Opinions range from optimism as France makes a friendly leap toward the 21st century, and outraged notions of culture bastardization and handicaps for small businesses.
Cheery allies for the lift include Serge Papin, chairman of Systeme U. "This is a great opportunity," he said. "We have everything to gain from it." Well, obviously.
The release of the ban comes shortly after publicized concerns over the rampant commercialization of the Champs-Elysees, a wonderstreet rapidly devolving into strip mall fare. Looks like the charmed sophisticate haven is losing ground to, dare we say it? McDonaldization? Or is that a battle that's already been lost? Sometimes we fall behind.
We dig this video released by FCCFU.com which, to the tune of "My Country 'Tis of Thee," slaps the FCC in the wrist for being such tight-asses about what's available on mainstream media.
It flirts with tastelessness but gets the point across in a way that made us grin and not roll our eyes. Good stuff. - Contributed by Angela Natividad
On Tuesday the European Court of Justice smashed Germany's attempt to challenge a law banning tobacco ads in the EU. Health Commissioner Markos Kyprianou adds sting to the blow: "We now expect Germany to finalize the adoption in its national law as soon as possible, just as other member states have done."
This comes shortly after the decision to ban smoking in some public parts of Germany, following France and Spain.
Once among the most puff-puff friendly of continents, Europe's caught the anti-smoking bug. Someone noted "trying to walk down the street with a cigarette now lends an experience akin to racist reactions in the '50's."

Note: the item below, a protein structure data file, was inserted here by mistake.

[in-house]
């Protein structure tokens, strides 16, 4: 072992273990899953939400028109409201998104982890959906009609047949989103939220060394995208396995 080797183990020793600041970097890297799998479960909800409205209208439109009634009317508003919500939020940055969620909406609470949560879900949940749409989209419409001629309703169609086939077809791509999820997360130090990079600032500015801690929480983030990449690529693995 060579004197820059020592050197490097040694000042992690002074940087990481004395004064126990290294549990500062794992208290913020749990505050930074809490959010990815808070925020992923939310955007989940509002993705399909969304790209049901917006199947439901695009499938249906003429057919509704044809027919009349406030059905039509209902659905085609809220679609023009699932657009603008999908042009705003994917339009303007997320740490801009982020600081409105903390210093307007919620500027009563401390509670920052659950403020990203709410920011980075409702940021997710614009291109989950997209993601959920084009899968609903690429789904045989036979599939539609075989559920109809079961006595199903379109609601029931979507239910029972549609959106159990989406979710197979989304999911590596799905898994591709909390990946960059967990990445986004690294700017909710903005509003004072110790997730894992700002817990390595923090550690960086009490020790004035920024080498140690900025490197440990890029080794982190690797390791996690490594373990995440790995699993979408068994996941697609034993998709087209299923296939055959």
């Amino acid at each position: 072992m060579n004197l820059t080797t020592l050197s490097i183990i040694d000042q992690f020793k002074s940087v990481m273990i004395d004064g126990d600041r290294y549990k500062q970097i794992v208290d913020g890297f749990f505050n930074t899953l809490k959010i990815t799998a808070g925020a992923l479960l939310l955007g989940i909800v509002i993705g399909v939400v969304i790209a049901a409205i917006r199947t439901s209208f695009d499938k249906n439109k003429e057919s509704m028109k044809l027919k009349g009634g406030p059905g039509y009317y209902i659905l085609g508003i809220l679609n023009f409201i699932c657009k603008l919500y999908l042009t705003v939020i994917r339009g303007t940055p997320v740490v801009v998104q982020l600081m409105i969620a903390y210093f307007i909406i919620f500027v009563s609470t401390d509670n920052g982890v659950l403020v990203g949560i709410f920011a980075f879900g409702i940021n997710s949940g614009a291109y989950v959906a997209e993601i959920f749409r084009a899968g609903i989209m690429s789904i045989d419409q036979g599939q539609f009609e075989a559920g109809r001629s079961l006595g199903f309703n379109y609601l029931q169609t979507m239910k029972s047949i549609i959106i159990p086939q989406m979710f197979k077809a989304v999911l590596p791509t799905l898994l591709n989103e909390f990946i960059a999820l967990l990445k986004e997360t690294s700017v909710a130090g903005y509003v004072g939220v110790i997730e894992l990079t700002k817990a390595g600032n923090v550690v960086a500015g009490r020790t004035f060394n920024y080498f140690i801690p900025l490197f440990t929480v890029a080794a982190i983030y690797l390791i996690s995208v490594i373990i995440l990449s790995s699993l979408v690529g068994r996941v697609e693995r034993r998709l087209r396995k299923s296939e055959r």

A small salute to Matt at Caffeine Marketing for bringing the news to our attention. - Contributed by Angela Natividad
- Publicis Groupe wants to be advertising's God. Yes, it want full reign over the industry and is on it's way to accomplishing that goal by having acquisition discussions with Interpublic Group. George Parker thinks it's all a "giant fuck up."
_ Maine doesn't want to look at Santa's Butt while drinking beer. Yes, we know. It's strange.
- Here's a little holiday time-waster from Signature Marketing Solutions: Subservient Santa.
Today at 11 EST, the Word of Mouth Marketing Association announced Dell would be the first company to adopt the organization's Ethics Adoption Toolkit which companies can use to create their own word of mouth ethics policies and then share them with employees, vendors, and consumers.
From he release, "The Ethics Adoption Toolkit includes all the elements that companies need to make word of mouth marketing ethics an official policy within their organization -- including sample letters, contracts, press releases, and more. They are all customizable and can be modified to suit individual companies' needs and priorities."
Dell? Weblogs? Ethics? Ballsy move considering the computer maker's less than pleasant relationship with the bloguverse.
Perhaps in reaction to a recently launched company that pays bloggers to write positive things about brands without disclosure and the spread of stealth blogs and flogs, the Word of Mouth Marketing Association has released for industry discussion Ten Principles for Ethical Contact by Marketers, a document that basically amount to 1. Don't lie; 2. Be nice and 3. Don't manipulate. The ten points in full are below:
Gawker reports a Swedish gentleman by the name of Jonathon Lundqvist returnd fom a trip to Iran with copies of several western magazines he purchased at a newsstand. All of the magazines are manually censored blocking out areas of the ad which are deemed to be too risque. It's not the censorship that's surprising but the manual labor involved in black inking all the "too revealing" content